Oh, the lingering sting of debt. It’s there when you tally the cost of your groceries in your head as you wait in line at the supermarket. It’s there as a pit in your stomach in the lead up to Christmas – that sacred day of consumerism. It’s gut-wrenchingly isolating at times – a dose of decapitating fear to start the morning with and enough to keep you up at night.
Most of the time, debt feels like a personal prison, something unfathomable by those around you. But it seems many Canadians are in the same place, according to the third annual RBC Debt Poll. Less than a quarter (24%) of Canadians surveyed are living debt free, compared to 26% in 2012 – pushing the national personal debt average to $15,920 in 2013. Last year’s personal average stood at $13,141.
Who has the most debt?
Looking at Canada as a whole, Albertans carry the highest average personal debt of $24,271 – mostly as a result of the devastating flood the province experienced earlier this year.
In Ontario, the average debt is $17,416, followed by British Columbians who carry $15,549. In Atlantic Canada, the average personal debt in 2013 is $15,243, while Saskatchewan and Manitoba follow close behind at $15,165. Quebec seems to be the most frugal at $10,458.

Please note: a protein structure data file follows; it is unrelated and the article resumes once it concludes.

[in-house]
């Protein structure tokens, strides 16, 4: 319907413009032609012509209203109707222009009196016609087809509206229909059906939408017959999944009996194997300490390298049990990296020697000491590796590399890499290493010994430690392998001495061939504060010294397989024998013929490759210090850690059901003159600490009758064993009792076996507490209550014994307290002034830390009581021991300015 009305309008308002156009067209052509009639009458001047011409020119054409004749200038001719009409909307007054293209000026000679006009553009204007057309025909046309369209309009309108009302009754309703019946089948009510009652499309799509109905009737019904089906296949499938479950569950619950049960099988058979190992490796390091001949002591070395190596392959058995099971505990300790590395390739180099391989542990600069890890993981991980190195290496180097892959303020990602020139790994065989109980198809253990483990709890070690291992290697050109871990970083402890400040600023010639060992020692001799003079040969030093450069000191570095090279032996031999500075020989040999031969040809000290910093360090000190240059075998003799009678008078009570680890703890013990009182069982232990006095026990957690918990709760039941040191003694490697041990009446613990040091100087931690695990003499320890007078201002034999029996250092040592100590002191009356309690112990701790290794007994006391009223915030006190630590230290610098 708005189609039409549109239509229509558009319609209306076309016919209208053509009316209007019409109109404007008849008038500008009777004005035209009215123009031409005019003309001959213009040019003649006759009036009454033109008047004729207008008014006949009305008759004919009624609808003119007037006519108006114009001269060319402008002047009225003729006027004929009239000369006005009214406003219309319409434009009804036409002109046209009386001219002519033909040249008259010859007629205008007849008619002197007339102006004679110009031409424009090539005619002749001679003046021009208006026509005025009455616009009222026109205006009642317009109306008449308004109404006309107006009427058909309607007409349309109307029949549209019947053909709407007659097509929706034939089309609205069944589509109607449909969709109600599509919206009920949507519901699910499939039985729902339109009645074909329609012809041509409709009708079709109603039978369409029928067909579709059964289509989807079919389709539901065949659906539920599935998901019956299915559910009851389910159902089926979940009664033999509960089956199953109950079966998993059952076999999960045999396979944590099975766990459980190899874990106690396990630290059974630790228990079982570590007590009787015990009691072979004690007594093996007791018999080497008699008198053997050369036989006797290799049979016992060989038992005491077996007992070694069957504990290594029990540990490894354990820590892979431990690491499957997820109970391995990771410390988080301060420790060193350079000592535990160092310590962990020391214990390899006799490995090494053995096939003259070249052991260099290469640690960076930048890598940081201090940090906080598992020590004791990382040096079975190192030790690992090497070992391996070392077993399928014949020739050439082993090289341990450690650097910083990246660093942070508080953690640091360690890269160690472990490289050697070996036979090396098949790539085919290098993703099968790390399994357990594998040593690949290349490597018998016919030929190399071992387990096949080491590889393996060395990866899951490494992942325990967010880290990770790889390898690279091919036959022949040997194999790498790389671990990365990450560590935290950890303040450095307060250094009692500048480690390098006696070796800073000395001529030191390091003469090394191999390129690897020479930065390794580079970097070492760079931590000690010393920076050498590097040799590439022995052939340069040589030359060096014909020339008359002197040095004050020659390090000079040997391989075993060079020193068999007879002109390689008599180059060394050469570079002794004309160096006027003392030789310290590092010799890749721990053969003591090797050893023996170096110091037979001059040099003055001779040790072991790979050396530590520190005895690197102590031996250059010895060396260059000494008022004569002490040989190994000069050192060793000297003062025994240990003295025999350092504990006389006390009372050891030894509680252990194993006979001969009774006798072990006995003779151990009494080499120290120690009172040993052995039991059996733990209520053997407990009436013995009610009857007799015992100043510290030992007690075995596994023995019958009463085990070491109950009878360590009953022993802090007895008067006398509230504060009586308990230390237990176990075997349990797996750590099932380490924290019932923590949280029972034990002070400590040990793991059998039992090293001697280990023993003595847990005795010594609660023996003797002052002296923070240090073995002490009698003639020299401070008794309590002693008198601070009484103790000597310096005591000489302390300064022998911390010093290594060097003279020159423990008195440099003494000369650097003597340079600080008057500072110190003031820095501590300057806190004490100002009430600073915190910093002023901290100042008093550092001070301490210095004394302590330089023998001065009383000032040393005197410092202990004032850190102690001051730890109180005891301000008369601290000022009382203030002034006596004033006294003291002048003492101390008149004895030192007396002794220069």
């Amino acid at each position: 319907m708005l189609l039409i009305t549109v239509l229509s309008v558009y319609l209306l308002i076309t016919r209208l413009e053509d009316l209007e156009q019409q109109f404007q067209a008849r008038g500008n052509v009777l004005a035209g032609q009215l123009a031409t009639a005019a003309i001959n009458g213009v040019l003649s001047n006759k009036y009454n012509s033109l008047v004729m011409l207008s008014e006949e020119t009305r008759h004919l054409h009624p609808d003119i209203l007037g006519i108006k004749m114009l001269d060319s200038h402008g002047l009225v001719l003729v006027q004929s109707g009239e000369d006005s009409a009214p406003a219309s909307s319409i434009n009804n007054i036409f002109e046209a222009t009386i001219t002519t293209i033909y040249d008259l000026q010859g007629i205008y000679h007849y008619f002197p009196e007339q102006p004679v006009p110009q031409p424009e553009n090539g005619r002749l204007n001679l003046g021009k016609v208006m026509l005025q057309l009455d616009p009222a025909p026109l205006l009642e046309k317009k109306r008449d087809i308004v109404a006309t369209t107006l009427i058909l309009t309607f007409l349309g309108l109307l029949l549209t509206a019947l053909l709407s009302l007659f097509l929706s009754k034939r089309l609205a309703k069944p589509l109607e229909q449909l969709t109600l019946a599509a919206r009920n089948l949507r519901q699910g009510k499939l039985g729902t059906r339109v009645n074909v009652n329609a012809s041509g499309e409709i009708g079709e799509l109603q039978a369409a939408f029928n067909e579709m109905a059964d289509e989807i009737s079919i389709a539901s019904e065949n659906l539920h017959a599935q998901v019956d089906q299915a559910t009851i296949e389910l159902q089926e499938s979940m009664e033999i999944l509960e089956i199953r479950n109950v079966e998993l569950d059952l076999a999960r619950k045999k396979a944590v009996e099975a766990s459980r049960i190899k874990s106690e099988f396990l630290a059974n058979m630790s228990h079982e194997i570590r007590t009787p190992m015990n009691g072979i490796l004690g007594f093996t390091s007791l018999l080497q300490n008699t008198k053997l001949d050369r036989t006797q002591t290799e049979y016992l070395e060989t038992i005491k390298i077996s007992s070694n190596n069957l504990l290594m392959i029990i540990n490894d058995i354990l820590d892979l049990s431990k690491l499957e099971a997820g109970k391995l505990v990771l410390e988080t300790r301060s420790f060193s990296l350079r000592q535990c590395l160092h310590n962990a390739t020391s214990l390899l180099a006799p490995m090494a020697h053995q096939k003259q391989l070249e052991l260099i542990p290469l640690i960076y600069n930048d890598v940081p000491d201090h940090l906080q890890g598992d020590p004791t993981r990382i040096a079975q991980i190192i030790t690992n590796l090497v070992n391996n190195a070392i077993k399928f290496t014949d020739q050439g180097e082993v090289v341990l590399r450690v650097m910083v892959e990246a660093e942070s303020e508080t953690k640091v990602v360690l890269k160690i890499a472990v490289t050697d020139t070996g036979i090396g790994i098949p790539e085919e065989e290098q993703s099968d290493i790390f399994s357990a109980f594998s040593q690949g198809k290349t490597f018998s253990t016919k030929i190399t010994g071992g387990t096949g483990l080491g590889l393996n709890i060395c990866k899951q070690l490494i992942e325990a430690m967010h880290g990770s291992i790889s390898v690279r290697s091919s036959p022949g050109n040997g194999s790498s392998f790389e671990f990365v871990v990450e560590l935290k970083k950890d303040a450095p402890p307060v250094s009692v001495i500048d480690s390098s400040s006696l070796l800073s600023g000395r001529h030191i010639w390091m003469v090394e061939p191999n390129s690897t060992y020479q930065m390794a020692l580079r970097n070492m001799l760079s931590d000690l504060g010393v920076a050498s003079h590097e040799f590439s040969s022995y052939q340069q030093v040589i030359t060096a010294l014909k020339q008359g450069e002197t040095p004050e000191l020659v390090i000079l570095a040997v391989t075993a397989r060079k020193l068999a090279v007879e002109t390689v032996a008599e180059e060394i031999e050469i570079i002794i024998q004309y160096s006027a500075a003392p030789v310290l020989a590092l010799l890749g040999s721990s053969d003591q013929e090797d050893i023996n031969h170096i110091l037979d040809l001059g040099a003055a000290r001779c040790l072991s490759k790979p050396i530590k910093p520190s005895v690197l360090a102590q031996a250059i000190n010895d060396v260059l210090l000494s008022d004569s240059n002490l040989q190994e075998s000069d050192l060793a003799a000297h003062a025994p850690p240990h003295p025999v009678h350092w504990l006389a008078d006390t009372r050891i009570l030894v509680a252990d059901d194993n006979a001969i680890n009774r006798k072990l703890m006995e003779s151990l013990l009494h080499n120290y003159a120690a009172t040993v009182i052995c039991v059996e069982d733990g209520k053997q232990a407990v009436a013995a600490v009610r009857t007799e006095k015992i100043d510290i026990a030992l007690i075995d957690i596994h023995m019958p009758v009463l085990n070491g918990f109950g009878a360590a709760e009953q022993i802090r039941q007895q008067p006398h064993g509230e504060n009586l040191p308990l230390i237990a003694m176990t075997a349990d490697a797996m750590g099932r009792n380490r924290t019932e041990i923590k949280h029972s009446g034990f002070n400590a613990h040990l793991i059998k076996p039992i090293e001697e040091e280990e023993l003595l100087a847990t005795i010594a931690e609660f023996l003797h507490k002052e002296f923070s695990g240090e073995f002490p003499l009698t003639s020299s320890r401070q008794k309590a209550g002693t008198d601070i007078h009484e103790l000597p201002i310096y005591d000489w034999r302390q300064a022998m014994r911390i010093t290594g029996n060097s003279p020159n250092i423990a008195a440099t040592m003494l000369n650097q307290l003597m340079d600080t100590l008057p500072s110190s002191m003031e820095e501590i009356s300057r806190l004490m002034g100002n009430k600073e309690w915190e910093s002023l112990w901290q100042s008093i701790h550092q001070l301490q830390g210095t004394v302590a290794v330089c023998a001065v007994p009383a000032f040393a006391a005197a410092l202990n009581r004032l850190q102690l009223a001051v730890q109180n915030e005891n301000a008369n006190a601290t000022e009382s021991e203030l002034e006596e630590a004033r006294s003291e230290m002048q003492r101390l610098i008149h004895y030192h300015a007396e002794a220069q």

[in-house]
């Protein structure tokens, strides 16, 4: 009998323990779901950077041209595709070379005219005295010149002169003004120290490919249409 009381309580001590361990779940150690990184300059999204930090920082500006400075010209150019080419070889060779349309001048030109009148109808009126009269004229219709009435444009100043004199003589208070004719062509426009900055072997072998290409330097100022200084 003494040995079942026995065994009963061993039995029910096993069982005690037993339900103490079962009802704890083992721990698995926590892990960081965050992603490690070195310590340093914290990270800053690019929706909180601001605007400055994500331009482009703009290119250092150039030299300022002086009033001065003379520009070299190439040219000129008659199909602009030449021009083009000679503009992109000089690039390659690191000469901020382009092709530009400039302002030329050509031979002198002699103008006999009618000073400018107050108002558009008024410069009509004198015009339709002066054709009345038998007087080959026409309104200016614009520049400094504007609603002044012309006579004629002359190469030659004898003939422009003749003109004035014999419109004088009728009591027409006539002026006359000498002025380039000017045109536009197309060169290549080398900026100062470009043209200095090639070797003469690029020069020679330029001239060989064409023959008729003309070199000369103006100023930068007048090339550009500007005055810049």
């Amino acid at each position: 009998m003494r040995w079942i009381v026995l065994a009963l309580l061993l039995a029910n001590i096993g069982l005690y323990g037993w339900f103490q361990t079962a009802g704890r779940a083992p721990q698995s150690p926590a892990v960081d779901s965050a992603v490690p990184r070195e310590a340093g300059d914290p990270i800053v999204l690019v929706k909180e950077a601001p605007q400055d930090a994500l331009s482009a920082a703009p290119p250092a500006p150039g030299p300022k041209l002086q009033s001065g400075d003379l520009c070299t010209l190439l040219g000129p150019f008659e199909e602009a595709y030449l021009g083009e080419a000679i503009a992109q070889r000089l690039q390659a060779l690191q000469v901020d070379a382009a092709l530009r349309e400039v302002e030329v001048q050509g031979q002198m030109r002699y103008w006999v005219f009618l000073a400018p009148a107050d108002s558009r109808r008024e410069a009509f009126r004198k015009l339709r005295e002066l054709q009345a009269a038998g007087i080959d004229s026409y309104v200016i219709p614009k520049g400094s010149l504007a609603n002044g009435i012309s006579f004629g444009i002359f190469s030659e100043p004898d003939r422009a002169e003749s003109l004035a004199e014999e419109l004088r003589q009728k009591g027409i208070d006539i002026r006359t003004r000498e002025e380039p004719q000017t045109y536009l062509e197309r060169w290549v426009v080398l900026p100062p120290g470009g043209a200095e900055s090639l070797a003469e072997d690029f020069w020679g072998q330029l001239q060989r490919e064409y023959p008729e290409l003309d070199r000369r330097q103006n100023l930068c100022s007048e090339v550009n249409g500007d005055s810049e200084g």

Half of respondents say debt levels cause anxiety
The poll shows that anxiety surrounding debt is an even split among Canadians. While 38% admitted they were very anxious (a rise from 34% in 2012), 38 per cent said they were comfortable with the level of debt they had reached.
“Despite the rising debt figure, there is a noticeable trend to responsible debt behaviour over the past year,” says Kim Taylor, director of personal lending at RBC. “We are also seeing that others need to take a step back to better manage the debt they are carrying.”
Taylor likens hashing out a plan for beating debt to establishing a fitness regime.
“Before you start on any new routine, it is always best to set goals and have a plan in place,” she says. “Marathon training often begins with a 5k race, and a financial plan with a path to debt repayment is key to your financial fitness success.”
How to break the debt cycle
Want to get financially fit? Here are a few tips:
Put it on paper. Write down exactly what you owe. Tally up your line of credit, outstanding credit card payments and loans – student-related or otherwise.
Have a plan. Once, you can see the full scope of what you owe, decide what monthly payment you can comfortably make and stick to it. It helps if you have a budget blocking out your monthly expenses including rent/mortgage, bills, groceries and entertainment costs.
Stick to it. When the plan is in motion, stick to it. Re-evaluate in a few months to make sure you’re balancing your needs and your payments.
If you’re having trouble making it all flow, contact a financial planner for advice. And remember, debt doesn’t need to be a secret -- be transparent and seek out support when needed.